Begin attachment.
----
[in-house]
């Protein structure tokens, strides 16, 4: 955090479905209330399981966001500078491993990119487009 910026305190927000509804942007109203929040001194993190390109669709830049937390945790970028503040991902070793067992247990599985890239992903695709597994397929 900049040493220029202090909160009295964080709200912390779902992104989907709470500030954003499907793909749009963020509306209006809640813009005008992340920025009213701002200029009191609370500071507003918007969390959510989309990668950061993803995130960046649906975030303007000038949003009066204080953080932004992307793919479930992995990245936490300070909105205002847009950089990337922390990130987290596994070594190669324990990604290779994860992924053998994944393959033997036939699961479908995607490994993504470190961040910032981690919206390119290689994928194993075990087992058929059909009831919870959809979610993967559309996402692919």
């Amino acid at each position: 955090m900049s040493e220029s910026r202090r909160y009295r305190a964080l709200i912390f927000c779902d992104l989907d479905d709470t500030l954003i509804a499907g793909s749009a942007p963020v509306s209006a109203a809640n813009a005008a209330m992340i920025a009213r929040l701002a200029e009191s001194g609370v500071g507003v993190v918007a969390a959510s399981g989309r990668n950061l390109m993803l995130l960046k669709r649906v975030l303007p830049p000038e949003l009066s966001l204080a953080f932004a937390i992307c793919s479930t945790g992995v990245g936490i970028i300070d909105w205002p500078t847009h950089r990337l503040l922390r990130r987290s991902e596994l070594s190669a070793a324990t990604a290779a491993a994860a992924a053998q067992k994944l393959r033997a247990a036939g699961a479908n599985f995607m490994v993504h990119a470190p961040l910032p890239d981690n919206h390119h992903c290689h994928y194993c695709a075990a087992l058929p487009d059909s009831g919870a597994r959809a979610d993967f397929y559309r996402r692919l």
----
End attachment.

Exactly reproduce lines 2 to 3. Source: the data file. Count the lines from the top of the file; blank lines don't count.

């Protein structure tokens, strides 16, 4: 955090479905209330399981966001500078491993990119487009 910026305190927000509804942007109203929040001194993190390109669709830049937390945790970028503040991902070793067992247990599985890239992903695709597994397929 900049040493220029202090909160009295964080709200912390779902992104989907709470500030954003499907793909749009963020509306209006809640813009005008992340920025009213701002200029009191609370500071507003918007969390959510989309990668950061993803995130960046649906975030303007000038949003009066204080953080932004992307793919479930992995990245936490300070909105205002847009950089990337922390990130987290596994070594190669324990990604290779994860992924053998994944393959033997036939699961479908995607490994993504470190961040910032981690919206390119290689994928194993075990087992058929059909009831919870959809979610993967559309996402692919």
């Amino acid at each position: 955090m900049s040493e220029s910026r202090r909160y009295r305190a964080l709200i912390f927000c779902d992104l989907d479905d709470t500030l954003i509804a499907g793909s749009a942007p963020v509306s209006a109203a809640n813009a005008a209330m992340i920025a009213r929040l701002a200029e009191s001194g609370v500071g507003v993190v918007a969390a959510s399981g989309r990668n950061l390109m993803l995130l960046k669709r649906v975030l303007p830049p000038e949003l009066s966001l204080a953080f932004a937390i992307c793919s479930t945790g992995v990245g936490i970028i300070d909105w205002p500078t847009h950089r990337l503040l922390r990130r987290s991902e596994l070594s190669a070793a324990t990604a290779a491993a994860a992924a053998q067992k994944l393959r033997a247990a036939g699961a479908n599985f995607m490994v993504h990119a470190p961040l910032p890239d981690n919206h390119h992903c290689h994928y194993c695709a075990a087992l058929p487009d059909s009831g919870a597994r959809a979610d993967f397929y559309r996402r692919l």